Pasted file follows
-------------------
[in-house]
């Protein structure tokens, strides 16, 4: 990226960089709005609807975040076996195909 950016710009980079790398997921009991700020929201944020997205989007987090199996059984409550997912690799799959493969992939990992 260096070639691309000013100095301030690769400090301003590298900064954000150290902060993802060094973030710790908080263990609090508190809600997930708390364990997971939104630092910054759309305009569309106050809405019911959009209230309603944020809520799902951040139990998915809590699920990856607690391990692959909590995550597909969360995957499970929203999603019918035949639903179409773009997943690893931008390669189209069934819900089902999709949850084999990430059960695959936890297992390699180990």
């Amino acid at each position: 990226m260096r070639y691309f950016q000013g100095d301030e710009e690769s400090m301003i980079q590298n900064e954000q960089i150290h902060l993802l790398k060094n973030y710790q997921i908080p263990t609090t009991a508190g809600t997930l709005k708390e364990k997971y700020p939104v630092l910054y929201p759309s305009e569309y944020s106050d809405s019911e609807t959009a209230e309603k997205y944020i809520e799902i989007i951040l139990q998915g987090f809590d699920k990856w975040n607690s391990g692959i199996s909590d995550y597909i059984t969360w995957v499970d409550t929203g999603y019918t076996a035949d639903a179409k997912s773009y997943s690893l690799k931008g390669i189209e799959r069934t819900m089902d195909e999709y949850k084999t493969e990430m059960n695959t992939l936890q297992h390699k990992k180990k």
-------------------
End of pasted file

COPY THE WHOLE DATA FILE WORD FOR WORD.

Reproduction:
[in-house]
């Protein structure tokens, strides 16, 4: 990226960089709005609807975040076996195909 950016710009980079790398997921009991700020929201944020997205989007987090199996059984409550997912690799799959493969992939990992 260096070639691309000013100095301030690769400090301003590298900064954000150290902060993802060094973030710790908080263990609090508190809600997930708390364990997971939104630092910054759309305009569309106050809405019911959009209230309603944020809520799902951040139990998915809590699920990856607690391990692959909590995550597909969360995957499970929203999603019918035949639903179409773009997943690893931008390669189209069934819900089902999709949850084999990430059960695959936890297992390699180990």
């Amino acid at each position: 990226m260096r070639y691309f950016q000013g100095d301030e710009e690769s400090m301003i980079q590298n900064e954000q960089i150290h902060l993802l790398k060094n973030y710790q997921i908080p263990t609090t009991a508190g809600t997930l709005k708390e364990k997971y700020p939104v630092l910054y929201p759309s305009e569309y944020s106050d809405s019911e609807t959009a209230e309603k997205y944020i809520e799902i989007i951040l139990q998915g987090f809590d699920k990856w975040n607690s391990g692959i199996s909590d995550y597909i059984t969360w995957v499970d409550t929203g999603y019918t076996a035949d639903a179409k997912s773009y997943s690893l690799k931008g390669i189209e799959r069934t819900m089902d195909e999709y949850k084999t493969e990430m059960n695959t992939l936890q297992h390699k990992k180990k």